Merchandise : Totale Nite

Jeff Terich
Merchandise - Totale Nite

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By the time Merchandise dropped last year’s breakthrough album Children of Desire, reaching an audience well outside the warehouse scene in their home in Tampa, they had already built up a pretty substantial back catalog of home-recorded obscurities and vinyl- or cassette-only releases. Whether or not to determine which of these is an “official” release is likely moot — such questions have become increasingly irrelevant in a shrinking industry, and even more so for a band like Merchandise, who seems to exist lateral to the grid, rather than directly on it. But there was something in Children of Desire that suggested a reach toward greater things. While heaped in distortion and mechanical beats, it felt more Smiths than Big Black, using abrasion only as an avenue through which to find melody.

Merchandise’s follow-up to Children of Desire, the five-song and 33-minute Totale Nite, takes another step even farther away from the group’s hardcore past, though not necessarily in the same direction. Each of the five tracks here, four of which are six minutes apiece or longer, has its own unique sound, the group giving an itchy display of genre nomadism, from punk to no wave, and from blues rock to gothic balladry. There’s a sense the band’s aim was to create a mixtape of songs that fit together in mood, if not necessarily in style. Whether or not that was the band’s intent, it comes together brilliantly.

Totale Nite is a much darker album than it’s predecessor, Merchandise spending much of the span of these dissonant dirges spiraling into strangely anxious spaces. Yet it begins with “Who Are You?”, the band’s buzzing, odd approximation of a bar-band blues stomp, complete with squealing wheezes of harmonica. When frontman Carson Cox sings “Today the sun rose/ Like the hand of God,” there’s almost a sense that the listener is in for an even brighter and sunnier outlook this time around. It doesn’t stay that way for long — with the chugging industrial-punk anthem “Anxiety’s Door,” the album grows darker and harsher quickly. It’s easily the album’s catchiest tune, returning to Cox’s refrain of “You’re the only one-uh,” but amid its infectious swirls of guitar, Cox describes a scene of men sleeping in the road and coming down with a case of the shakes. It’s the kind of post-punk song that offers dancing as a therapeutic option on itchy, sleepless nights.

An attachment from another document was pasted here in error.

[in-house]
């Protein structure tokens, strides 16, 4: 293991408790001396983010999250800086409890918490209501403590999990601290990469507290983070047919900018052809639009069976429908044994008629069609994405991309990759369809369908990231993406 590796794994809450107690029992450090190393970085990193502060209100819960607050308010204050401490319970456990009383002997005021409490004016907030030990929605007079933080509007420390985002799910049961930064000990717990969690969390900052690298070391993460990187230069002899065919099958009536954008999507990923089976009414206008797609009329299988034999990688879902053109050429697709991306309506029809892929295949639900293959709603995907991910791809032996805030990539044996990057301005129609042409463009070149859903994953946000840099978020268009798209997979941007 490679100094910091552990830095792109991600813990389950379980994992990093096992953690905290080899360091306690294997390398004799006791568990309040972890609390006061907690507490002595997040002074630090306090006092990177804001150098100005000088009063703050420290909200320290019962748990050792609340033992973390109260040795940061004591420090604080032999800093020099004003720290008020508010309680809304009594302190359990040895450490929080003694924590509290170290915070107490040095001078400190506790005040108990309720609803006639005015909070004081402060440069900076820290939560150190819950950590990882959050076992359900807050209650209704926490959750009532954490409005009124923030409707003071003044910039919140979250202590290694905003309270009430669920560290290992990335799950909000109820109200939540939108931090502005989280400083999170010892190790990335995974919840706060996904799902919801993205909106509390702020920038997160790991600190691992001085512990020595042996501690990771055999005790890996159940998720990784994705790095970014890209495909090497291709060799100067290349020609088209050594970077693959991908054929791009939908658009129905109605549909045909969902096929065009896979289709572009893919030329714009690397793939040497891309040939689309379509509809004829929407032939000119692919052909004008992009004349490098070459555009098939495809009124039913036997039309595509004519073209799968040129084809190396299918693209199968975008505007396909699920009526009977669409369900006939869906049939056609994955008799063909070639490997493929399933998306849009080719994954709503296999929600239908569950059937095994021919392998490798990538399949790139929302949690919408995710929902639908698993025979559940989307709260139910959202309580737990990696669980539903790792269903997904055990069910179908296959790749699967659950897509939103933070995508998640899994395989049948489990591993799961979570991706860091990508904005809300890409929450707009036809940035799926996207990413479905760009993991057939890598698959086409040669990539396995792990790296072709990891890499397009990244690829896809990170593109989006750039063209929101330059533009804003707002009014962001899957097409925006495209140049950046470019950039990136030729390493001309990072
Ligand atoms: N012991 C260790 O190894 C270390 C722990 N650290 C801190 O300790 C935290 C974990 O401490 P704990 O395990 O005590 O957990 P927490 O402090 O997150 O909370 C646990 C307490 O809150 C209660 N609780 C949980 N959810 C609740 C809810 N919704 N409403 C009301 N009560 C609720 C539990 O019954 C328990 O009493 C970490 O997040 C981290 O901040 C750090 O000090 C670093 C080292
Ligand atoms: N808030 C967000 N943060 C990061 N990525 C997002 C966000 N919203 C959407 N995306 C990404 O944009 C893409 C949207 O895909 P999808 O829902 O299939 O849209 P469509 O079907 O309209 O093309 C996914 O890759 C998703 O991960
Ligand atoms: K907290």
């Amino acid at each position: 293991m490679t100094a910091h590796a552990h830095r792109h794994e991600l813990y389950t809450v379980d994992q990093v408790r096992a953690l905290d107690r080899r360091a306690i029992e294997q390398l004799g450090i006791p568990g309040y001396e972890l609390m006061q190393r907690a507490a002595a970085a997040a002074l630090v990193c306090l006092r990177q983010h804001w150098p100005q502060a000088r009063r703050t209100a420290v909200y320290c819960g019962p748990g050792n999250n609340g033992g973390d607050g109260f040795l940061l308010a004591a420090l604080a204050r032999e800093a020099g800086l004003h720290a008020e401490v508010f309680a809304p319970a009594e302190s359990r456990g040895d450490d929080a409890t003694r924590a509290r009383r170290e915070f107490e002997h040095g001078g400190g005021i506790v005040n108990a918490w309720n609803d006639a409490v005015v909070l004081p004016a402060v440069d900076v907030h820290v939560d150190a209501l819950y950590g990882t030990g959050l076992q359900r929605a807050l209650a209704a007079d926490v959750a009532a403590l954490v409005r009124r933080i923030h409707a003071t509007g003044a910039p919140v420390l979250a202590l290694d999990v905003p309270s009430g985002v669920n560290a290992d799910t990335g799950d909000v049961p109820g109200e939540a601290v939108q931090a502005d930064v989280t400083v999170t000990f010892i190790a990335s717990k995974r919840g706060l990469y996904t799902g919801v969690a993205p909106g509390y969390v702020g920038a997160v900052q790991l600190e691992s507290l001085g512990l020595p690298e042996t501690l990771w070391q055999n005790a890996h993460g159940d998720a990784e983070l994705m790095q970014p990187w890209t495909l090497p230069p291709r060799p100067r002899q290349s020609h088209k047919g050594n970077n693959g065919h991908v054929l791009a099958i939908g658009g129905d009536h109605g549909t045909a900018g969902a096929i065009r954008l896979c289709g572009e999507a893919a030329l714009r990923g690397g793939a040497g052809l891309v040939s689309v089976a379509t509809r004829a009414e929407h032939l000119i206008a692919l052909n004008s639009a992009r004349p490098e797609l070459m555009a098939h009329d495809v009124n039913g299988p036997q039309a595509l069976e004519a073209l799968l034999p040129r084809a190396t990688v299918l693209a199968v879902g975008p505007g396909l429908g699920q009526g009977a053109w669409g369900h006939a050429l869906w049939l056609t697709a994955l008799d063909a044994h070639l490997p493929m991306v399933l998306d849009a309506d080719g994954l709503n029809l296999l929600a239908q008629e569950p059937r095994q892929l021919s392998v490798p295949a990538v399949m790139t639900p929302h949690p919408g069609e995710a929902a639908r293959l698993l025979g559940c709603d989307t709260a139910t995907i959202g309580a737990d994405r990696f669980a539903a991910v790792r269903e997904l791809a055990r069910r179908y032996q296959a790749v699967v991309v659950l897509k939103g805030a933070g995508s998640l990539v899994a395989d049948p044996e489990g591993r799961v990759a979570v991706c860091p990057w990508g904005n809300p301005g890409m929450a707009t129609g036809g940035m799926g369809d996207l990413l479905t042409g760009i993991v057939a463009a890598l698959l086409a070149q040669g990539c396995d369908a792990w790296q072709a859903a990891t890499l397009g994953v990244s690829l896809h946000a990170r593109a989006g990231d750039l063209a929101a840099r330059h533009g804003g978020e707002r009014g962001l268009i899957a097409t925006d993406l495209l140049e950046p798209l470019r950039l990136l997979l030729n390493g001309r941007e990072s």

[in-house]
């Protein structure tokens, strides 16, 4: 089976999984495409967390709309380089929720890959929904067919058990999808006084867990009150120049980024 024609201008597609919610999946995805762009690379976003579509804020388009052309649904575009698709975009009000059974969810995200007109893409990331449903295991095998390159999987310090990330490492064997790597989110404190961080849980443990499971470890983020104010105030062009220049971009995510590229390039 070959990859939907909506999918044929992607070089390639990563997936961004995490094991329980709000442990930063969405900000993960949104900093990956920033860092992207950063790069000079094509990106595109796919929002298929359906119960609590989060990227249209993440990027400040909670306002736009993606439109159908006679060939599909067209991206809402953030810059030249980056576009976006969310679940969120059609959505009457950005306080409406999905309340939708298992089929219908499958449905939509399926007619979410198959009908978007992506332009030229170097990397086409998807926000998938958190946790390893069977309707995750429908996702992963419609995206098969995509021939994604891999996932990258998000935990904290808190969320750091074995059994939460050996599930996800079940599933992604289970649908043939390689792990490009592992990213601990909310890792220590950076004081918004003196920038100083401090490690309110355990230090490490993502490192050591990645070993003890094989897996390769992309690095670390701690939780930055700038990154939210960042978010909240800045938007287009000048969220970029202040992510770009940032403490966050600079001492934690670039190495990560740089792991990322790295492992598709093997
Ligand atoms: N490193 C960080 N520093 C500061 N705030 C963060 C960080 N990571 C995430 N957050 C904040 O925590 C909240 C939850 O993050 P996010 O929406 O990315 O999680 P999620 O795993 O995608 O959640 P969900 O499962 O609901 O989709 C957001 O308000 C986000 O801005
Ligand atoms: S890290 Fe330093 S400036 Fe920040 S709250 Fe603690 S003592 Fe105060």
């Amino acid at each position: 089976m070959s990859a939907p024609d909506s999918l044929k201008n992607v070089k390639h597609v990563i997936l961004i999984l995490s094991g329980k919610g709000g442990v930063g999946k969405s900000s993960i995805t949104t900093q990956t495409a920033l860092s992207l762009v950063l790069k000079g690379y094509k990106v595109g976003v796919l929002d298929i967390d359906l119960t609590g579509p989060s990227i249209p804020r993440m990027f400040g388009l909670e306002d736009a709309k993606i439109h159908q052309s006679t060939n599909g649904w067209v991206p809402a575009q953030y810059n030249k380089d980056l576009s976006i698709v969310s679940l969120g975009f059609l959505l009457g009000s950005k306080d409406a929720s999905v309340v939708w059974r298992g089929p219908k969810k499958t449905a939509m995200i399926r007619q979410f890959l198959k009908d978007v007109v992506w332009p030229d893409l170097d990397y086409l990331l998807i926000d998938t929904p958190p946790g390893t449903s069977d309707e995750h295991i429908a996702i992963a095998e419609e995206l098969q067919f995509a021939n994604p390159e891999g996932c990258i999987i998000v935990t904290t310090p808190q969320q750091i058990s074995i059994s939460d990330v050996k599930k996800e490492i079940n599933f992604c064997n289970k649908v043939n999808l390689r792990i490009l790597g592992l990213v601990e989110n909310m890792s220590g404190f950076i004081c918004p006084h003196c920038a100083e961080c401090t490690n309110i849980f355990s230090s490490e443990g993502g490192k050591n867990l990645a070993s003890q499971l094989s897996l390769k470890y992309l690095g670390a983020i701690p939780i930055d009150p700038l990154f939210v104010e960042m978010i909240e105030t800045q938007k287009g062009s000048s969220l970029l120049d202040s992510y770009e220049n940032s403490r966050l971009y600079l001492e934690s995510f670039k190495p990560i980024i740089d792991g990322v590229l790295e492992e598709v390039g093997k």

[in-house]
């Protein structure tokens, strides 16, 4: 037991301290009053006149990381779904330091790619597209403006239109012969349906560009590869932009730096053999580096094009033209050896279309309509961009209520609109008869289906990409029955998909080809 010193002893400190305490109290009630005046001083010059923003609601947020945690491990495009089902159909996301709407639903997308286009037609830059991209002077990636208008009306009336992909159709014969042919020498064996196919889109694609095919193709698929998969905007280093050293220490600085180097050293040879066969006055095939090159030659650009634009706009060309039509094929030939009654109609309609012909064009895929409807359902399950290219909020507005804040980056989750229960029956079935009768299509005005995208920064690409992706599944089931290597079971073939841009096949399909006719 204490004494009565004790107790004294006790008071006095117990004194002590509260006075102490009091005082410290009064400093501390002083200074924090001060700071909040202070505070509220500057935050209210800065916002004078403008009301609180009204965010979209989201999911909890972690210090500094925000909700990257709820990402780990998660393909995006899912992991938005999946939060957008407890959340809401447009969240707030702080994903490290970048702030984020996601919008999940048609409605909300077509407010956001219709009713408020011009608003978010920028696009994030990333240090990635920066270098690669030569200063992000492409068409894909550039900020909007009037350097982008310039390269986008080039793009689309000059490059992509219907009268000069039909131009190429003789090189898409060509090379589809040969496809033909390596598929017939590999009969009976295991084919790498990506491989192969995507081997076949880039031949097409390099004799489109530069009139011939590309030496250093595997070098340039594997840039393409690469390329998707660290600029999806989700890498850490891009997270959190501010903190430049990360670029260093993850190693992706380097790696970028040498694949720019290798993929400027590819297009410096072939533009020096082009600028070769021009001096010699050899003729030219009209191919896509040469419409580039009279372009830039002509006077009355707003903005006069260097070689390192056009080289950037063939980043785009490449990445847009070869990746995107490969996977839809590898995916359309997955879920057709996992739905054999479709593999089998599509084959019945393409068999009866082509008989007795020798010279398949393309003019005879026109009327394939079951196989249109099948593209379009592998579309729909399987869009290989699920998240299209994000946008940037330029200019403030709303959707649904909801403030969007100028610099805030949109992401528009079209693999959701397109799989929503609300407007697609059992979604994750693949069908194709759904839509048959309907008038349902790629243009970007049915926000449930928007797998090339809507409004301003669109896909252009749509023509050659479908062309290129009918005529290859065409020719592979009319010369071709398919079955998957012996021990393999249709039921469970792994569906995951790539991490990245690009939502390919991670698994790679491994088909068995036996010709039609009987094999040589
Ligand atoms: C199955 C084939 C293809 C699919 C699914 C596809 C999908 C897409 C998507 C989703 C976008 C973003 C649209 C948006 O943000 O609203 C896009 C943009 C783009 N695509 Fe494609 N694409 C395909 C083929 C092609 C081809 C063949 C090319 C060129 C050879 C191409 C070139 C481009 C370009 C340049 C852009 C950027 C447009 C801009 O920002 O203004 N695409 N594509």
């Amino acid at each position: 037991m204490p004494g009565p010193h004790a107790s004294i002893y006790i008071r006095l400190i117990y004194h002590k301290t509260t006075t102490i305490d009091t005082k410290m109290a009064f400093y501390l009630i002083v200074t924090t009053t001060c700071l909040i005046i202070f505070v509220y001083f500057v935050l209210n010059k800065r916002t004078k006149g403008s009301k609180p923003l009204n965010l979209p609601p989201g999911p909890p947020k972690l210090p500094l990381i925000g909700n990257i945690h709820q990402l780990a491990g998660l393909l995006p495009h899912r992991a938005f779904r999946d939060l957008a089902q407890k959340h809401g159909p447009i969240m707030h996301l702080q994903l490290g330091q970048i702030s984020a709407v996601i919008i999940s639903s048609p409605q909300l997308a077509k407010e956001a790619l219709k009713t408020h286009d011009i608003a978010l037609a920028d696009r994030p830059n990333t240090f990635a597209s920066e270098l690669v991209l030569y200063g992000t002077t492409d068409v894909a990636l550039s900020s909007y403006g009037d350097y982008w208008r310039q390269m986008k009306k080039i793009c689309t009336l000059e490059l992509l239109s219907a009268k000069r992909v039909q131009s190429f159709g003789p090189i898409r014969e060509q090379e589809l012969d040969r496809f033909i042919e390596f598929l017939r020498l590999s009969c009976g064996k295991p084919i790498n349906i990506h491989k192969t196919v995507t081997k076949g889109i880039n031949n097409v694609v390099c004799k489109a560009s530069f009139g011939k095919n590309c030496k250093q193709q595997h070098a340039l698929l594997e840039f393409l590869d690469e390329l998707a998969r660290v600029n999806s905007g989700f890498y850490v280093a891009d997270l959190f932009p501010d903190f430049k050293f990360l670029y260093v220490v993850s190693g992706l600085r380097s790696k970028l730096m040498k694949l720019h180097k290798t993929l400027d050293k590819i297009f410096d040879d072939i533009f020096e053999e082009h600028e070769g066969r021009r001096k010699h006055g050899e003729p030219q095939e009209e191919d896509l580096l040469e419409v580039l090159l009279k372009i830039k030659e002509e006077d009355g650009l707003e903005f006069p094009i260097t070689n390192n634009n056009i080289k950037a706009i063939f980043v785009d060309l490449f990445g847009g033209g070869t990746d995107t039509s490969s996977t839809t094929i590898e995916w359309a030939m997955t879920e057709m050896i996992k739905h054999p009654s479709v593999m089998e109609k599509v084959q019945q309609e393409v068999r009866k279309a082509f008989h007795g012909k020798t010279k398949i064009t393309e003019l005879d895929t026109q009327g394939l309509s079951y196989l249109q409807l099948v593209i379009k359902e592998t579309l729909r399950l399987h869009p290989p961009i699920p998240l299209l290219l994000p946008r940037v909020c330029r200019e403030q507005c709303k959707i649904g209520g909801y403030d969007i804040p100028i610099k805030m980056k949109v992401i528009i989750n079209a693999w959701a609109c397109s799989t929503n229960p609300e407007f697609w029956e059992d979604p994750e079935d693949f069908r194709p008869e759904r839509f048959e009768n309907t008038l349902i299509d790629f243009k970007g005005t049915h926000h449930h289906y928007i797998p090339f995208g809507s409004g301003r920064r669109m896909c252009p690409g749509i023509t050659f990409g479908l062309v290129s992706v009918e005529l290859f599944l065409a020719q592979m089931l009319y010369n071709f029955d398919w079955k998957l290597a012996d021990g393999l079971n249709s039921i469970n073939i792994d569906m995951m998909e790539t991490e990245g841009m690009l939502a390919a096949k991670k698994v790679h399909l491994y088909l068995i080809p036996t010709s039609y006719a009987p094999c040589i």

Where “Anxiety’s Door” is Merchandise at their most accessibly jittery, “Totale Nite” is where they fuck it up a little, overlaying their skronky noise-rock pulse with sickly squeals of saxophone. It’s expertly done no-wavery, with guitars that shriek like Carlos Alomar on Bowie’s Scary Monsters, and a chorus that aims for transcendence in the midst of chaos. Yet for all the musical bells and whistles that make up the exciting journey through the album’s first 25 minutes, it’s closing track “Winter’s Dream” that stands as the most profound, Cox burying an older version of himself in a somber misfit-prom dirge. He croons, “The greatest joy I ever felt was killing him,” vividly suppressing a person he was, yet outgrew, highlighting a funeral that everyone will eventually be invited to, if never formally attend. It sounds heartbreaking, but there’s hope in the way Cox looks forward. There’s no situation so uncomfortable on Totale Nite that Merchandise can’t transform it into something greater.

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